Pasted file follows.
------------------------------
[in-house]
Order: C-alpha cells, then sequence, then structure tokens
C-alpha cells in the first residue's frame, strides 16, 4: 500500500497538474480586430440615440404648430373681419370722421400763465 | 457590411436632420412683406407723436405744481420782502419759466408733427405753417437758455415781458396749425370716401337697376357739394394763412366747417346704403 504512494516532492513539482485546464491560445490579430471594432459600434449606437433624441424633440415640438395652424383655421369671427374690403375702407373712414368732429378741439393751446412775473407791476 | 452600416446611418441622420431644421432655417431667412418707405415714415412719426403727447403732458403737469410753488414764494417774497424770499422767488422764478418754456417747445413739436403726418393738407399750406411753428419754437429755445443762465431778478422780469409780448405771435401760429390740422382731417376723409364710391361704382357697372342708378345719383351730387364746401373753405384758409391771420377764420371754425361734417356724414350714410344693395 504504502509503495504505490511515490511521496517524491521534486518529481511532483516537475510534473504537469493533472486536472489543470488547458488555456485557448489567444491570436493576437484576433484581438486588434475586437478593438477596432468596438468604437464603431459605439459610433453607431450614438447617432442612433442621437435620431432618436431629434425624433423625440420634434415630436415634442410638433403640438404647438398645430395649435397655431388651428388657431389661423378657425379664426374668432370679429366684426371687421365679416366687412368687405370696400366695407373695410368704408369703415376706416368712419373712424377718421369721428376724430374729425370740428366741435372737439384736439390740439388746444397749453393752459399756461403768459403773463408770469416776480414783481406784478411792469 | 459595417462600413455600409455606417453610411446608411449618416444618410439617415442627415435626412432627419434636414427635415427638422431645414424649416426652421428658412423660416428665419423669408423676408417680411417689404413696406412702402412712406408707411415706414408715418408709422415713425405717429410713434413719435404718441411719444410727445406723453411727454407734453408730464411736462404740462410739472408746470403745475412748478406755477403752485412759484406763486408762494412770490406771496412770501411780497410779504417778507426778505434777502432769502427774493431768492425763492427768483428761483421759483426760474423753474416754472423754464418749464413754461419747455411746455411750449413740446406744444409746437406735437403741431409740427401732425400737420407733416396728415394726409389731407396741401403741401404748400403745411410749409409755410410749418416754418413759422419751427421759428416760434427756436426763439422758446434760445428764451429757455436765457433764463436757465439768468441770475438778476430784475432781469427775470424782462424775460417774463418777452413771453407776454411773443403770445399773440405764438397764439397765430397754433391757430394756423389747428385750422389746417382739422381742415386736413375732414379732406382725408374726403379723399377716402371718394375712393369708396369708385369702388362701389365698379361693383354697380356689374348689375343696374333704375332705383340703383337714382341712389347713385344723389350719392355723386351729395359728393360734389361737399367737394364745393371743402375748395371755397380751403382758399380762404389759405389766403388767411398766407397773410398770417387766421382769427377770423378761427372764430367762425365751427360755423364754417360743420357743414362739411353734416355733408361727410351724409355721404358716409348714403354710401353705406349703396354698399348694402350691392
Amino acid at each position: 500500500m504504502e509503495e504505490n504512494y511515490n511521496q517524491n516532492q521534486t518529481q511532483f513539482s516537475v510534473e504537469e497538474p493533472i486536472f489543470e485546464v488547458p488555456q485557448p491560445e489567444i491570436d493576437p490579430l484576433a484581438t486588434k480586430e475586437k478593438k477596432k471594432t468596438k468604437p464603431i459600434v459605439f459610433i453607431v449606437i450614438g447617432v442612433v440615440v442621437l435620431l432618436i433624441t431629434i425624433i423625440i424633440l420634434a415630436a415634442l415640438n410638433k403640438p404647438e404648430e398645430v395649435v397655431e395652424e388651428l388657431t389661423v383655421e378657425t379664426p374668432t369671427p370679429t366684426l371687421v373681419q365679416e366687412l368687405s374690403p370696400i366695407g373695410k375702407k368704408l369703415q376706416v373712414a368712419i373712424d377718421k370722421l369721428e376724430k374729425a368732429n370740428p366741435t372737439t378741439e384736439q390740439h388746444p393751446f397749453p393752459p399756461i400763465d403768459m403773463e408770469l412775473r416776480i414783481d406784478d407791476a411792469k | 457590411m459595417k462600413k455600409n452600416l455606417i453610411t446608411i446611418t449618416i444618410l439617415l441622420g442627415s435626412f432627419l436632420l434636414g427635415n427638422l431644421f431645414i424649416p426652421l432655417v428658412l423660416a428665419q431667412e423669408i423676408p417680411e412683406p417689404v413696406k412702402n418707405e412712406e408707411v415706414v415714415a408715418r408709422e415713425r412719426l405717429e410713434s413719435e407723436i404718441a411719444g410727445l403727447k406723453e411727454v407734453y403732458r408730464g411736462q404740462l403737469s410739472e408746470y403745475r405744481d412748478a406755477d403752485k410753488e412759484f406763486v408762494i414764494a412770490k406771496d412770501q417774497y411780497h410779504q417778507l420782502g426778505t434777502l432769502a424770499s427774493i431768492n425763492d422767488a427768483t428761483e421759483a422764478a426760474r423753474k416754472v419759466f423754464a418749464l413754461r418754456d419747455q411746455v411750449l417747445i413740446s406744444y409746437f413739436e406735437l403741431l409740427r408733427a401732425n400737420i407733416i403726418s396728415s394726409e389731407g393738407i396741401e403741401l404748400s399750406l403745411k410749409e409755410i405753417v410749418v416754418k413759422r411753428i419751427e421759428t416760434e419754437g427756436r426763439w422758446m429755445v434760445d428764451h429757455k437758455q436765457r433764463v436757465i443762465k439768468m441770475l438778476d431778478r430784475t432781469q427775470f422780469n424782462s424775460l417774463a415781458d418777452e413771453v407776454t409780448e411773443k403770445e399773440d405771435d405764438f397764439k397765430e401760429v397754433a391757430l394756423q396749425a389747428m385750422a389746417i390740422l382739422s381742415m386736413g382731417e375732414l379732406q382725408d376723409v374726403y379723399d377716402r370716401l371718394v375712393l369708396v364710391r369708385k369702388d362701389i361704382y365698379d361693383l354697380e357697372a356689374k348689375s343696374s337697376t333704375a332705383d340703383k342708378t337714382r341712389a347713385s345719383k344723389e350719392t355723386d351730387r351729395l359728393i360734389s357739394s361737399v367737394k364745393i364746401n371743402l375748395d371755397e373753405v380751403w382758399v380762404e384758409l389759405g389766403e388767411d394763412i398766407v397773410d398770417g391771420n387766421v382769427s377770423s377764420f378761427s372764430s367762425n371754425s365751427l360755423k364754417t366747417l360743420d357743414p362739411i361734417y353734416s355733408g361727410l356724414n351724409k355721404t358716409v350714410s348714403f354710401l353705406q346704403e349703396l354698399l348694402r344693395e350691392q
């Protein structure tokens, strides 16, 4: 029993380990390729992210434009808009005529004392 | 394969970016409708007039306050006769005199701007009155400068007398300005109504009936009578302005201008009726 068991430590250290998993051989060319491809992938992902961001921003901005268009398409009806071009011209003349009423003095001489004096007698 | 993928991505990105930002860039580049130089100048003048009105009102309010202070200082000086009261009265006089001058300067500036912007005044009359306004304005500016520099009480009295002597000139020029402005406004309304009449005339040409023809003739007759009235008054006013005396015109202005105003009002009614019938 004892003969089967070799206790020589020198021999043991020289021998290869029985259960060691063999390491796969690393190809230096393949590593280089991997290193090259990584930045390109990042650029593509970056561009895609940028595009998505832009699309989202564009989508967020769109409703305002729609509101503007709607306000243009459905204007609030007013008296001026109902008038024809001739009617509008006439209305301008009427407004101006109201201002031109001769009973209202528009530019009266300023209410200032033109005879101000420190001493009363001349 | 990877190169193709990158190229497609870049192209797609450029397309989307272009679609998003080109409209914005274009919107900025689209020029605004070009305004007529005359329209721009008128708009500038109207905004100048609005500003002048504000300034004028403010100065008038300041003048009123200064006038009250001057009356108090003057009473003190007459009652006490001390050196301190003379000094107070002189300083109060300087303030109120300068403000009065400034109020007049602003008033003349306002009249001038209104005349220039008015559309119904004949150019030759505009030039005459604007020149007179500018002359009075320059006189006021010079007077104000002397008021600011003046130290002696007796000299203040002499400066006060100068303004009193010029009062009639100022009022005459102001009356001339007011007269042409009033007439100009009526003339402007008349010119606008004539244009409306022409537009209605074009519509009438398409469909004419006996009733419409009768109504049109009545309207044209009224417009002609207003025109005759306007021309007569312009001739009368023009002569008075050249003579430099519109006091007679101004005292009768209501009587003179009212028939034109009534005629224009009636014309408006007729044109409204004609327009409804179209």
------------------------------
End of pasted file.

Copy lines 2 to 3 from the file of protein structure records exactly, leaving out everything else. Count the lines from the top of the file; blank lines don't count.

Order: C-alpha cells, then sequence, then structure tokens
C-alpha cells in the first residue's frame, strides 16, 4: 500500500497538474480586430440615440404648430373681419370722421400763465 | 457590411436632420412683406407723436405744481420782502419759466408733427405753417437758455415781458396749425370716401337697376357739394394763412366747417346704403 504512494516532492513539482485546464491560445490579430471594432459600434449606437433624441424633440415640438395652424383655421369671427374690403375702407373712414368732429378741439393751446412775473407791476 | 452600416446611418441622420431644421432655417431667412418707405415714415412719426403727447403732458403737469410753488414764494417774497424770499422767488422764478418754456417747445413739436403726418393738407399750406411753428419754437429755445443762465431778478422780469409780448405771435401760429390740422382731417376723409364710391361704382357697372342708378345719383351730387364746401373753405384758409391771420377764420371754425361734417356724414350714410344693395 504504502509503495504505490511515490511521496517524491521534486518529481511532483516537475510534473504537469493533472486536472489543470488547458488555456485557448489567444491570436493576437484576433484581438486588434475586437478593438477596432468596438468604437464603431459605439459610433453607431450614438447617432442612433442621437435620431432618436431629434425624433423625440420634434415630436415634442410638433403640438404647438398645430395649435397655431388651428388657431389661423378657425379664426374668432370679429366684426371687421365679416366687412368687405370696400366695407373695410368704408369703415376706416368712419373712424377718421369721428376724430374729425370740428366741435372737439384736439390740439388746444397749453393752459399756461403768459403773463408770469416776480414783481406784478411792469 | 459595417462600413455600409455606417453610411446608411449618416444618410439617415442627415435626412432627419434636414427635415427638422431645414424649416426652421428658412423660416428665419423669408423676408417680411417689404413696406412702402412712406408707411415706414408715418408709422415713425405717429410713434413719435404718441411719444410727445406723453411727454407734453408730464411736462404740462410739472408746470403745475412748478406755477403752485412759484406763486408762494412770490406771496412770501411780497410779504417778507426778505434777502432769502427774493431768492425763492427768483428761483421759483426760474423753474416754472423754464418749464413754461419747455411746455411750449413740446406744444409746437406735437403741431409740427401732425400737420407733416396728415394726409389731407396741401403741401404748400403745411410749409409755410410749418416754418413759422419751427421759428416760434427756436426763439422758446434760445428764451429757455436765457433764463436757465439768468441770475438778476430784475432781469427775470424782462424775460417774463418777452413771453407776454411773443403770445399773440405764438397764439397765430397754433391757430394756423389747428385750422389746417382739422381742415386736413375732414379732406382725408374726403379723399377716402371718394375712393369708396369708385369702388362701389365698379361693383354697380356689374348689375343696374333704375332705383340703383337714382341712389347713385344723389350719392355723386351729395359728393360734389361737399367737394364745393371743402375748395371755397380751403382758399380762404389759405389766403388767411398766407397773410398770417387766421382769427377770423378761427372764430367762425365751427360755423364754417360743420357743414362739411353734416355733408361727410351724409355721404358716409348714403354710401353705406349703396354698399348694402350691392